Rightwing groups and business leaders have leapt on the resignation of the Swiss price controller to call for the post to be scrapped.
But the price watchdog is very popular in pricey Switzerland, the only European country to have the office enshrined in the constitution.
The watchdog’s boss, Werner Marti, is quitting to join the race for leadership of the centre-left Social Democratic Party.
He is angry with the rightwing Swiss People’s Party, which launched a people’s initiative to scrap the government office, just one day after Marti’s resignation.
“The People’s Party always claims to act on behalf of the people,” Marti told swissinfo. “But it’s overlooked just how popular this office is among the Swiss.”
The price controller is a coveted post in Switzerland and is a springboard to bigger things. Marti’s predecessor was the current Swiss president, Joseph Deiss who, as economics minister, is effectively the country’s highest-ranking price tsar.
The first ever price controller, Leo Schürmann, became vice president of the Swiss National Bank and head of the Swiss Broadcasting Corporation.
But the office, comprising a dozen staff, has had its detractors ever since it was set up.
The Swiss Business Federation, economiesuisse, called for it to be scrapped eight years ago, saying only a liberalised market could lead to competition and consequently to lower prices.
But for Marti, this is an unconvincing argument. “You can’t complain about high rates but also want to get rid of the only office responsible for regulating prices.”
The controller has scored a number of victories, such as blocking an increase in the price of fixed-line telephone connections and reversing a hike in charges for cable access.
The office has also managed to prevent dentists’ and doctors’ fees from spiralling out of control and it forced independent notaries to revise their rates downwards.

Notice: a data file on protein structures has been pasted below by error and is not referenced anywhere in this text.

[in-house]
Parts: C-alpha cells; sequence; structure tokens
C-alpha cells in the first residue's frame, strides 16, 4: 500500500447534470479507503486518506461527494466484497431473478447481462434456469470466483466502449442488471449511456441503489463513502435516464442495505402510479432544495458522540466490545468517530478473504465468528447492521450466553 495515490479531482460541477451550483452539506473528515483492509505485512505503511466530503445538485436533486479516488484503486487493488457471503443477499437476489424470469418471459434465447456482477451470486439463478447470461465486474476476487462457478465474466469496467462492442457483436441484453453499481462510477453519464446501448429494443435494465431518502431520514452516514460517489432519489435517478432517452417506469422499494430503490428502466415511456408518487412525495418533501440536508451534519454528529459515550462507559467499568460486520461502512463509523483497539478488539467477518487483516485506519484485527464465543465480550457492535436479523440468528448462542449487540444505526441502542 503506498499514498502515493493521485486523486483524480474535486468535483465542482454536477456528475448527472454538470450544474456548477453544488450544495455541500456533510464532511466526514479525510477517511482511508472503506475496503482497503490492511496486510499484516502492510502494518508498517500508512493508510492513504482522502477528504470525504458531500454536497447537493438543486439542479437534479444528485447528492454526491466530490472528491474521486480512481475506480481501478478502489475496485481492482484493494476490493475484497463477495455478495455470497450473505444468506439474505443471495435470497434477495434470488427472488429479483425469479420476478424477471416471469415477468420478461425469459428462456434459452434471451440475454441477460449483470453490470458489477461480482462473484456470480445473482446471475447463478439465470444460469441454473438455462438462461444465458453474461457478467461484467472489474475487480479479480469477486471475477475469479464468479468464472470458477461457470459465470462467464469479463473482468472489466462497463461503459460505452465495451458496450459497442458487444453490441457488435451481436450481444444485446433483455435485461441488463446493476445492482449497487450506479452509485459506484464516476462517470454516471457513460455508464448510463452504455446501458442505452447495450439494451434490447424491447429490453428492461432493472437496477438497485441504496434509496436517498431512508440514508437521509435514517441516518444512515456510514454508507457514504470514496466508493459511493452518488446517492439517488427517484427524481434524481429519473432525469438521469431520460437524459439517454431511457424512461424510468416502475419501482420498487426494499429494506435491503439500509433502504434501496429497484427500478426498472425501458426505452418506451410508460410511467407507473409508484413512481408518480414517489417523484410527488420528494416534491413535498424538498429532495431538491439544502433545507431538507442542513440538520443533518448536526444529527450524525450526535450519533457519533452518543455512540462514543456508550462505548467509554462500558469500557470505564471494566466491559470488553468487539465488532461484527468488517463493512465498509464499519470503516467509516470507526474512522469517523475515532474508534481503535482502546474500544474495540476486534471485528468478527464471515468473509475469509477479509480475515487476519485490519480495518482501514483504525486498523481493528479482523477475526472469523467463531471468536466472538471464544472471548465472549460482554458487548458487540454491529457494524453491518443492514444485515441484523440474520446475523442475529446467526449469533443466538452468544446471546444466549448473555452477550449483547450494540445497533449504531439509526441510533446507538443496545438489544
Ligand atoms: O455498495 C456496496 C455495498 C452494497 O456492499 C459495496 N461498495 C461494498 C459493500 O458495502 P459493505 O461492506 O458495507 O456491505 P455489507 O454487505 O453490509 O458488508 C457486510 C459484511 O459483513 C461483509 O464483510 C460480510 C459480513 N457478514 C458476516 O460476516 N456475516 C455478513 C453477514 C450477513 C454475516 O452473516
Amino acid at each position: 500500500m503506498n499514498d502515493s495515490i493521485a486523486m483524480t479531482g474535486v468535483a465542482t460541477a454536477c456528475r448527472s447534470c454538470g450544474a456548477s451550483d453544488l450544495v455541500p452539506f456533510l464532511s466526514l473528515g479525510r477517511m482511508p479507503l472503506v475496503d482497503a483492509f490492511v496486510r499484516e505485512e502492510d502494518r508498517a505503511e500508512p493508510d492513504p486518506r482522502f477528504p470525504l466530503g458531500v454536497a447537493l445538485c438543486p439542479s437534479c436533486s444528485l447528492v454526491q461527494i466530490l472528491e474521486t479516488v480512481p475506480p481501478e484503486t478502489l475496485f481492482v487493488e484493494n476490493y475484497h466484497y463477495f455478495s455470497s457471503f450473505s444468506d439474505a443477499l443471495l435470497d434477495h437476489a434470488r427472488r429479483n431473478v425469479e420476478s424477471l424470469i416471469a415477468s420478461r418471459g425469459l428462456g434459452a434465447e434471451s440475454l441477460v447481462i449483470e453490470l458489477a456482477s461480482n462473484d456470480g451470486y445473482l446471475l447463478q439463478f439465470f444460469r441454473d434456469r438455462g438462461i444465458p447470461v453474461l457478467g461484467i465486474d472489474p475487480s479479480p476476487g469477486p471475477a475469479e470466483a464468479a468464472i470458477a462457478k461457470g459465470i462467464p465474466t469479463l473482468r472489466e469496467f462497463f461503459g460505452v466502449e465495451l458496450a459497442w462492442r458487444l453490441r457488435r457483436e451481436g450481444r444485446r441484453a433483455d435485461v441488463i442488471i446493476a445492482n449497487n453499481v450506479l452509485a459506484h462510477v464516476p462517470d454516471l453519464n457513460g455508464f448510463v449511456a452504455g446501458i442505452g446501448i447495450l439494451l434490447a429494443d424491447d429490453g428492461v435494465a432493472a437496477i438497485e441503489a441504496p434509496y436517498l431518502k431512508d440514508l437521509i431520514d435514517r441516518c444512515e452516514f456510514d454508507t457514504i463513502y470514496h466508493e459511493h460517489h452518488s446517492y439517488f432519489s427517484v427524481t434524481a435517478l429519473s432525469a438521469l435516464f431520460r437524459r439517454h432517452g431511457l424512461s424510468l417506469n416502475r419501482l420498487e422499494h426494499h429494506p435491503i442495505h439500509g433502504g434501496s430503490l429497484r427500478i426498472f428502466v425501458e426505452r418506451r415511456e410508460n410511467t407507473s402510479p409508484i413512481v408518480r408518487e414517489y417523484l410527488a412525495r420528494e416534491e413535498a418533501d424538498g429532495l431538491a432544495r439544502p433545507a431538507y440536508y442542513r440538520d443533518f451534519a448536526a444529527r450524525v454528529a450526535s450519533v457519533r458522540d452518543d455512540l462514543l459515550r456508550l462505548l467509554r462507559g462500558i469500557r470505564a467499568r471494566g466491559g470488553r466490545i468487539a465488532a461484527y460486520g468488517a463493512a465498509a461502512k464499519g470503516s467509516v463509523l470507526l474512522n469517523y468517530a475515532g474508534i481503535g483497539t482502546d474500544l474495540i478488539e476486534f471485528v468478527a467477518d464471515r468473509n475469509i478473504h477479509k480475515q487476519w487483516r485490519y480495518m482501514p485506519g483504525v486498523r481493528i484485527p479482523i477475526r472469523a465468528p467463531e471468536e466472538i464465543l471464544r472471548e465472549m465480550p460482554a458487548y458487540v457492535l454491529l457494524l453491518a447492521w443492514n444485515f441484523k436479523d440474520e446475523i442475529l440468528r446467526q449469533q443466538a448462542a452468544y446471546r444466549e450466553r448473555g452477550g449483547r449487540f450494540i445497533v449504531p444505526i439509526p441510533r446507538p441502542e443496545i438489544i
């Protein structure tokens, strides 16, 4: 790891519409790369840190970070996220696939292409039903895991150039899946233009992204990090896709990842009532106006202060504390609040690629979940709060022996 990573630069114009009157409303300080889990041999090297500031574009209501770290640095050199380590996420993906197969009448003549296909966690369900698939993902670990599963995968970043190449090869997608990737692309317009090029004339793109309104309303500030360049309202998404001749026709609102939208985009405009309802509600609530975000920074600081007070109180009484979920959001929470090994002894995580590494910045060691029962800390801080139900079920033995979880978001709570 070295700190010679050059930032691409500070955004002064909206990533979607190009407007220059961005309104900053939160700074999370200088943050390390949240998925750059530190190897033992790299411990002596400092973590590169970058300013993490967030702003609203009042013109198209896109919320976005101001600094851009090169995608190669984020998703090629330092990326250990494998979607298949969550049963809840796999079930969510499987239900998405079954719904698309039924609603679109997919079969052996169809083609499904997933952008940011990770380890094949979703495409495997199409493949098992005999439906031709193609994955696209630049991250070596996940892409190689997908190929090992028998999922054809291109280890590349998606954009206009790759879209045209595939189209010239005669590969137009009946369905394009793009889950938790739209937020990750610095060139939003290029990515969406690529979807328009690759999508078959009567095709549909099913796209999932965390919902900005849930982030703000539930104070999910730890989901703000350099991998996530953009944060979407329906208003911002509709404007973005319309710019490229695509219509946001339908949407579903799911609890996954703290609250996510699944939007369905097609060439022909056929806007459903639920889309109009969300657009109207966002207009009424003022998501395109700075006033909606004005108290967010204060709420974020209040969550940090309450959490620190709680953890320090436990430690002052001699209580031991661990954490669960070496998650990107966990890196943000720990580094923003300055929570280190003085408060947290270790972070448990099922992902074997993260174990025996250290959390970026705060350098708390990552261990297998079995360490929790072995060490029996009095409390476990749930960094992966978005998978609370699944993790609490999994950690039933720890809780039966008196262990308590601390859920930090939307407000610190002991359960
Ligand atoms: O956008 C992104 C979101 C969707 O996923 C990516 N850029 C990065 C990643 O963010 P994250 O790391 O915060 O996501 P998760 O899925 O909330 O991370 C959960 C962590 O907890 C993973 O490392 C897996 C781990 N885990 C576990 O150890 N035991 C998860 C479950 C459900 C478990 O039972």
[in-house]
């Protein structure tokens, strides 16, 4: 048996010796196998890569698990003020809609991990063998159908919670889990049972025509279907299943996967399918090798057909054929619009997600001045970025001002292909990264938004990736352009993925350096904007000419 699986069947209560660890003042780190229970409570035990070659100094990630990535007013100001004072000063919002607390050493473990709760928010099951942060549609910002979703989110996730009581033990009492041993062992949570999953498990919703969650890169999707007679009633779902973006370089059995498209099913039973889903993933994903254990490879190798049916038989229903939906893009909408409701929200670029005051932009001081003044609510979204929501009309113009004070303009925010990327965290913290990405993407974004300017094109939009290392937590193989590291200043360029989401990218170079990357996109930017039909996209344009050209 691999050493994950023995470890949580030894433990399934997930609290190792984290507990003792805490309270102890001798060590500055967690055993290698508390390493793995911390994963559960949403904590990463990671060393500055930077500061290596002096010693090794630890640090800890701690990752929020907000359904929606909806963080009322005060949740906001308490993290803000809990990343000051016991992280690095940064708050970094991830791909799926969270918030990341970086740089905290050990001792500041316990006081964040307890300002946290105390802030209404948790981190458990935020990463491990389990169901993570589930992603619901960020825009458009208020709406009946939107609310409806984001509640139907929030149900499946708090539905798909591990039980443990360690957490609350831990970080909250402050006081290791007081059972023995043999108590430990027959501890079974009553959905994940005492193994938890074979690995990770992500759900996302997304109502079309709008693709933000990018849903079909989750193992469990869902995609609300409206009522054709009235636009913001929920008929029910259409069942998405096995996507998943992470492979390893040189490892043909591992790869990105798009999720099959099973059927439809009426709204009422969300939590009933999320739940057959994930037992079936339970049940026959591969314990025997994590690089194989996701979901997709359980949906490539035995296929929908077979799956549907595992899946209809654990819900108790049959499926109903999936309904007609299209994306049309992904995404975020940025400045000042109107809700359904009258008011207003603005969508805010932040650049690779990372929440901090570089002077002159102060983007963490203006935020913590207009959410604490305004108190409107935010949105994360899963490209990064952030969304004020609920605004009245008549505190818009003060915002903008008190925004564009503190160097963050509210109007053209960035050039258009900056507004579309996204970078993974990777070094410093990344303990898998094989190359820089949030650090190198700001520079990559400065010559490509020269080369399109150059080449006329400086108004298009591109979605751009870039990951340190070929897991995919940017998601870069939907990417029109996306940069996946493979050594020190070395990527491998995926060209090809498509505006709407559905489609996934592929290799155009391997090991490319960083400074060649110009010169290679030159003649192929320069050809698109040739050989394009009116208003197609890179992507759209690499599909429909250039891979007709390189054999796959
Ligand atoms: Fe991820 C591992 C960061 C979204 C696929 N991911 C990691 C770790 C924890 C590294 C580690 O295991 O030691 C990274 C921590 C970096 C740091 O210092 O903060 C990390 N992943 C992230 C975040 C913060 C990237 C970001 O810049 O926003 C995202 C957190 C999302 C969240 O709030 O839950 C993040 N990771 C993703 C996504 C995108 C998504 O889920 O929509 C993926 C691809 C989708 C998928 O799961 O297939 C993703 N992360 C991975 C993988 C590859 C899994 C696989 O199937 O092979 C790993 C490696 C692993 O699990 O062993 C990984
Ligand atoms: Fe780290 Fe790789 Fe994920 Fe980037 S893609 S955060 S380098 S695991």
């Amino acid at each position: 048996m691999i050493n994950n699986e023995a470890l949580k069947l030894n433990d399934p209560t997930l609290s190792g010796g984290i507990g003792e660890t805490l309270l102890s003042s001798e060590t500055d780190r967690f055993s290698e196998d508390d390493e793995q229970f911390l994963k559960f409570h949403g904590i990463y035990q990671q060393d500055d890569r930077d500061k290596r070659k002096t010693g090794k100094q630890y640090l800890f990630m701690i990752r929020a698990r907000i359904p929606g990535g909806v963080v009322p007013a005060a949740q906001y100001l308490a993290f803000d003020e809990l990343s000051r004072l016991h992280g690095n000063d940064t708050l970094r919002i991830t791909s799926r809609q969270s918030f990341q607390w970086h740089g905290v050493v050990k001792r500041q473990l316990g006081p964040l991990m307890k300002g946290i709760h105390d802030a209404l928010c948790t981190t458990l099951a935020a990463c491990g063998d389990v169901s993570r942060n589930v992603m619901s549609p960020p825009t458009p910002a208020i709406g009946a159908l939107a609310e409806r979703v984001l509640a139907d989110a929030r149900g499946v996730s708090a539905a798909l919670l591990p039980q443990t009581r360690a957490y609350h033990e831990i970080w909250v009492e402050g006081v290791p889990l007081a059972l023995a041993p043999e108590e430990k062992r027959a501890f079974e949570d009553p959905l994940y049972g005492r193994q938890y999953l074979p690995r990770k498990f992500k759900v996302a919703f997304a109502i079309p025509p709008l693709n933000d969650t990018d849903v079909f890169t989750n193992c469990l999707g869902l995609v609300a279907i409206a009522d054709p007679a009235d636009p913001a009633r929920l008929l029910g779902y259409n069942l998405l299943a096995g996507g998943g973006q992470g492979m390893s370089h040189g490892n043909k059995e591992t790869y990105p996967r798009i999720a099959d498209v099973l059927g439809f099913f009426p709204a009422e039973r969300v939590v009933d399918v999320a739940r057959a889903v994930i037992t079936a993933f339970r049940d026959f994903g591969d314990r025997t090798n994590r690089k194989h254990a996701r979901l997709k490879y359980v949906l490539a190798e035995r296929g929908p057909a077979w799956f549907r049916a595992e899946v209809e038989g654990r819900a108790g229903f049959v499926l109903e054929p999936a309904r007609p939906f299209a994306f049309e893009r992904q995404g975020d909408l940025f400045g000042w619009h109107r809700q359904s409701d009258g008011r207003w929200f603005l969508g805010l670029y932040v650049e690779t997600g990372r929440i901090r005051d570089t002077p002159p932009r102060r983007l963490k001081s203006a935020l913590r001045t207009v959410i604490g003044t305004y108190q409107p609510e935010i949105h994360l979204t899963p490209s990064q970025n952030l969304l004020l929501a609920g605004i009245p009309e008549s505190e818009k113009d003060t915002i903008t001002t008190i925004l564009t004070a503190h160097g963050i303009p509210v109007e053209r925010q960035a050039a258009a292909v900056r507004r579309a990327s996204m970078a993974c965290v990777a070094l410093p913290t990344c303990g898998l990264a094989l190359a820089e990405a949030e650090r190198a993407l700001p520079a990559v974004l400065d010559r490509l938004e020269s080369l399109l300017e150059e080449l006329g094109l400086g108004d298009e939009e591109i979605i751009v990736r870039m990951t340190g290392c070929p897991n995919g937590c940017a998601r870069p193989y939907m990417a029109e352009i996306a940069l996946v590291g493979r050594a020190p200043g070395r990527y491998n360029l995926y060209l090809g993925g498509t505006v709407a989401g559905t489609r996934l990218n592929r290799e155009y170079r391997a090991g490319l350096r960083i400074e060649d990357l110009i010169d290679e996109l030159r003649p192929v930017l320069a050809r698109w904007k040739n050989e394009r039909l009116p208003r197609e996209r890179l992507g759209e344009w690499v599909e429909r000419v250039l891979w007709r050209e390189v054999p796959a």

But despite these efforts, Swiss consumers still have to pay a high price for goods, estimated at between 25 and 40 per cent above the European average.
“At least people finally recognise that Switzerland does have high prices,” Marti says. “When I first took up the post eight years ago, I had to fight for people not just to accept this as a fact of life.”
Critics, including those from the Left, say successes have been limited and have taken too long to come about.
“Where we haven’t been successful, it’s because price [cuts] have been blocked by political decisions,” Marti argues.
Prices for medicines and agricultural products are regulated by the state, while brands and designer labels come under the brand protection law, he says.
There is also still a ban on so-called parallel imports of household and electronic products. These are goods made abroad which retail at lower prices than their Swiss-made equivalents.
“This allows multinationals to demand higher prices in Switzerland than abroad,” Marti explains. “We can only tackle prices where there’s no competition. This is an area deemed to be open to competition.”
But Marti is hopeful that a new law, due to come into force on April 1, will resolve some of these problems.
The legislation will give the Competition Commission greater power to fine companies which are found guilty of rigging prices and blocking competition.
Despite leaving his job, Marti has pledged to continue the fight against high prices. “I don’t intend to keep quiet on this issue.”
swissinfo, Andreas Keiser
Prices in Switzerland are between 20 and 40% higher than the European average.
Werner Marti is resigning as price watchdog to run for leader of the Social Democrat Party.
Marti has been the price controller for eight years and a parliamentarian since 1991.
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